In the movie, Lord of War, Nicholas Cage as the arms dealer Yuri Orlov says “Of all the weapons in the vast soviet arsenal, nothing was more profitable than Avtomat Kalashnikova model of 1947, more commonly known as the AK-47, or Kalashnikov. It’s the world’s most popular assault rifle. A weapon all fighters love. An elegantly simple 9 pound amalgamation of forged steel and plywood. It doesn’t break, jam, or overheat. It’ll shoot whether it’s covered in mud or filled with sand. It’s so easy, even a child can use it; and they do. The Soviets put the gun on a coin. Mozambique put it on their flag.
…the Paris incidents were not the first attack by a radical terrorist module and nor will they be the last.
Since the end of the Cold War, the Kalashnikov has become the Russian people’s greatest export. After that comes vodka, caviar, and suicidal novelists.” And, why not? This, over half a century old masterpiece by Mikhail Kalashnikov, has a cyclical rate of fire of 600 rounds per minute which in practical terms means around a hundred rounds per minute in the hands of a trained soldier is a formidable weapon in every sense of the word, but even more so in urban terrain and built up areas. We have had the misfortune of witnessing the havoc and devastation it can cause in the recent events in France.
The fact of the matter and one that we need to come clearly to terms with is that the Paris incidents were not the first attack by a radical terrorist module and nor will they be the last. However good may be the intelligence establishment or security services of any country in the world a hundred percent success in countering such threats is just wishful thinking and this war will go on with many victorious battles and a few defeats. That is the nature of the beast, if one can call it that.
However, even more worrisome is the evolving nature of the threat that has now come to be termed as lone wolf attacks. In that sense the Paris incidents were not lone wolf attacks, as some media incorrectly referred to them, because they were highly planned and required manpower, logistics and financial support to be carried out. All of this is bound to leave a fingerprint or signature which will ultimately be deciphered, hopefully before they are able to strike or as sometimes it tragically happens, as in this case, after the event.
…security agencies face an insurmountable task since they can neither detect planning for such attacks nor take timely action to prevent the attack being executed.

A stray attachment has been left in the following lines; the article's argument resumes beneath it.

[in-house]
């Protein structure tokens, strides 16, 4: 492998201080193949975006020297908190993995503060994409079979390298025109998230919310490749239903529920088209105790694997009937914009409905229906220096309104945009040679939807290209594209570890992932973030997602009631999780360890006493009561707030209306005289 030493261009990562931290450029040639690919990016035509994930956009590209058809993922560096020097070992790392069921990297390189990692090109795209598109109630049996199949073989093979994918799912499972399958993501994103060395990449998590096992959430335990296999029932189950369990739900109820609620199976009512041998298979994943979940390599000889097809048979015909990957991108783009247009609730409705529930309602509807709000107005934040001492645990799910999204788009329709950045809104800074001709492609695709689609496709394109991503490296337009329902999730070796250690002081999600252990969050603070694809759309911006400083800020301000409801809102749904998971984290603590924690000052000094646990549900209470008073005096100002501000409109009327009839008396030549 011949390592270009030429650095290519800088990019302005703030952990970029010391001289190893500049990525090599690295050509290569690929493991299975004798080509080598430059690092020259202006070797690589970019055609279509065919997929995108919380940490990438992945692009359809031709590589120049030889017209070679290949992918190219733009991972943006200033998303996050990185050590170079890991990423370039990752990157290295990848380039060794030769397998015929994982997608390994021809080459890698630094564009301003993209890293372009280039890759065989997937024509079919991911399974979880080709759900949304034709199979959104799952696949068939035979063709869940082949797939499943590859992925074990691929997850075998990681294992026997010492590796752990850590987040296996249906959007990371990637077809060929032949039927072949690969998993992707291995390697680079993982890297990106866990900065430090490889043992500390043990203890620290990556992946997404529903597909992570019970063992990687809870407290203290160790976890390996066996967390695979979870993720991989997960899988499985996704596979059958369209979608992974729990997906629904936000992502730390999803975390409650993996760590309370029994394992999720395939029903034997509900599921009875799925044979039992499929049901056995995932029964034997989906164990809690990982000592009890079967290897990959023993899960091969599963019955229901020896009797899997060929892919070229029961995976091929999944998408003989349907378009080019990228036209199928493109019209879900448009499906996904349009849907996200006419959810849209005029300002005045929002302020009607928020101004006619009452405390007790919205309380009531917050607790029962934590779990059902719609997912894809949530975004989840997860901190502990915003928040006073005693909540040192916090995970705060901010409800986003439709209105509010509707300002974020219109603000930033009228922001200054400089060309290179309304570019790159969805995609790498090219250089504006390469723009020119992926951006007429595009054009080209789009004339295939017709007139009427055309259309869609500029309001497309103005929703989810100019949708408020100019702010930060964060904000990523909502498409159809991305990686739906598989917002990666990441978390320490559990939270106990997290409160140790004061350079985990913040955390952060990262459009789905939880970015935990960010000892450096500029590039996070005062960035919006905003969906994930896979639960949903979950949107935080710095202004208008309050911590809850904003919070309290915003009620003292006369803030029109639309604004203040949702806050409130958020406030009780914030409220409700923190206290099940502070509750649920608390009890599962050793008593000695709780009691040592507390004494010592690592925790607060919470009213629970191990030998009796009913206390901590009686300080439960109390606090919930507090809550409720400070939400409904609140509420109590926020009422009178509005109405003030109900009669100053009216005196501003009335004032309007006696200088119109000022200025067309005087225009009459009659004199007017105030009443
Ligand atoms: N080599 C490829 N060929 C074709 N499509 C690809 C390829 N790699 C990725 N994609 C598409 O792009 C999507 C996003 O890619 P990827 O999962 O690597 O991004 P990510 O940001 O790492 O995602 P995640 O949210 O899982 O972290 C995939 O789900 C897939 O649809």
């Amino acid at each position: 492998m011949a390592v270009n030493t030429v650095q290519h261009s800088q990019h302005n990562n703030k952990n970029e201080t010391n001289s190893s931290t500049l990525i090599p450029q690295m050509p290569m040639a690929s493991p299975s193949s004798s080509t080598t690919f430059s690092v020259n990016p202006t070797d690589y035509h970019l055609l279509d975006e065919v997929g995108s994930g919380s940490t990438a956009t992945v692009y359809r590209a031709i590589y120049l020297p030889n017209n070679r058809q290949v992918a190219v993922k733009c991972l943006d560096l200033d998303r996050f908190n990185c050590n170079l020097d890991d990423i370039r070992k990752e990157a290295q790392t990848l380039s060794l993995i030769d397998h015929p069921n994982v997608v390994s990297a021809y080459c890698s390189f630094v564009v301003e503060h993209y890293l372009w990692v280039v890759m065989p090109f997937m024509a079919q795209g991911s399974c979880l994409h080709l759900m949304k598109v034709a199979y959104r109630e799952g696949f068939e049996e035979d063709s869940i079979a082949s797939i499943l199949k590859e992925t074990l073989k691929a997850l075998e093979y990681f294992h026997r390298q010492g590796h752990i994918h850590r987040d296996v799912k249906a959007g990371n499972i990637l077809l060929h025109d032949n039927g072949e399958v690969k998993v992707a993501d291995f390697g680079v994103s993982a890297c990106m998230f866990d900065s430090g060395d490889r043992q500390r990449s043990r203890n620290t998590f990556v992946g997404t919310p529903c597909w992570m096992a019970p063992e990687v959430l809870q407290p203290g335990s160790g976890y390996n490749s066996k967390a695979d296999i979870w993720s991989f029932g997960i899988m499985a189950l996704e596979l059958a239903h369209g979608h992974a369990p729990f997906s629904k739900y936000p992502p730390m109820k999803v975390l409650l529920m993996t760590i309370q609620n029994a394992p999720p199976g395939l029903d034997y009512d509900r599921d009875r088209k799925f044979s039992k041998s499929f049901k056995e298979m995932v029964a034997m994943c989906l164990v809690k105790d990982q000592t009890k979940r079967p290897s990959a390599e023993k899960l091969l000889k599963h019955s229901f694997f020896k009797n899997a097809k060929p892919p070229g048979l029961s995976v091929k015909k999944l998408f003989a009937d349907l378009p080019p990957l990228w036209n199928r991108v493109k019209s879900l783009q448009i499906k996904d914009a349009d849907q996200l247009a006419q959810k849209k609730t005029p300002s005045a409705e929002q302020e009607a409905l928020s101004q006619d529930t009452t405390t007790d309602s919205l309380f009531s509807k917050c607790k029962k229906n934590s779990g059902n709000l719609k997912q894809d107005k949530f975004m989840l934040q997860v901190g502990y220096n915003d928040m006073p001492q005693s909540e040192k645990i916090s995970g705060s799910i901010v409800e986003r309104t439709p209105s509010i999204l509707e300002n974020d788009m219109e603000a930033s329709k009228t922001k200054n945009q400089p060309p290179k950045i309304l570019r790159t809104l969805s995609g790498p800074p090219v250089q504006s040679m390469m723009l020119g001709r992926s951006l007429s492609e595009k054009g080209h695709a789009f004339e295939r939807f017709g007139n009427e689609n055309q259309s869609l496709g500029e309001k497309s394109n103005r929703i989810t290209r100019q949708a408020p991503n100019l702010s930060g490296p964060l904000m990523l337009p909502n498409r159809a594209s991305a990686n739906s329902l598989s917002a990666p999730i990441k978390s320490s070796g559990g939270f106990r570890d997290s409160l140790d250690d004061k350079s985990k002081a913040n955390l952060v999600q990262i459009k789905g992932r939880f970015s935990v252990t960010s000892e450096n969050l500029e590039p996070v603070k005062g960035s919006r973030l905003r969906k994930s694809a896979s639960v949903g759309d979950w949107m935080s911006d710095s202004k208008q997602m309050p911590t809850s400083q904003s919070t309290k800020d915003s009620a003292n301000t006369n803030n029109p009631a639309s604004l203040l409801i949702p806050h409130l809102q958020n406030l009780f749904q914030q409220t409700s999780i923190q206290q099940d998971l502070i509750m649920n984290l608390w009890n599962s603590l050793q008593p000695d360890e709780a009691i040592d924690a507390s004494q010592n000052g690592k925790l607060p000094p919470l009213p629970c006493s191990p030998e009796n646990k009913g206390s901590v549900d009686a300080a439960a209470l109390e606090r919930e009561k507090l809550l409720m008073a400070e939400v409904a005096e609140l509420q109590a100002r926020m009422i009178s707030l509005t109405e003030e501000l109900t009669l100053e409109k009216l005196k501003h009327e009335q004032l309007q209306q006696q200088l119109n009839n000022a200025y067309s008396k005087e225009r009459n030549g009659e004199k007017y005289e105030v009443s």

Lone wolf attacks are fundamentally different in that they involve individuals driven by radical ideology, not necessarily mentally unbalanced, who decides to act on his own with no support utilizing commonly available items as weapons. Occasionally, he may even have an accomplice and in countries, such as the United States, where gun laws are extremely lax, the attacker would in all probability use a rifle or a pistol. However, as we have earlier witnessed, in Israel last year, for example, a bulldozer driver of Palestinian origin suddenly went berserk and used his bulldozer to ram cars on one of Jerusalem’s busiest streets, killing three Israelis before he was shot dead. There have been other such attacks there as well in which knives, pistols and cars have been used to attack randomly causing fatalities. Such cases as we know are not just restricted to Israel.
In 2013 we had an attack on a British soldier on leave in the UK in which two individuals attempted to behead him. Cases in Canada and Australia are of even more recent origin. In fact in the week, prior to this horrendous attack, there were three incidents involving individuals screaming “Allah O Akbar” and ramming cars into bye-standers or attacking police with knives in Central France and at Dijon and Nantes
In these circumstances, security agencies face an insurmountable task since they can neither detect planning for such attacks nor take timely action to prevent the attack being executed. The psychological impact of such attacks on the local population can never be underestimated, especially in societies such as ours, which are open, democratic and diverse.
The question that then arises is as to how can we deter such attacks?
The only practicable solution appears to be that policies and actions of political parties, civil society, religious groups and governments need to ensure that issues that may inflame passions are best avoided. By that, chances of ordinary citizens becoming radicalized will be reduced, but more importantly, families, communities and their leaders will willingly participate and cooperate with government and security agencies when they suspect that members within their communities might resort to violence. This has to be our first line of defence and we as citizens have the duty to force our leaders to understand the consequences of causing friction by either words or deeds.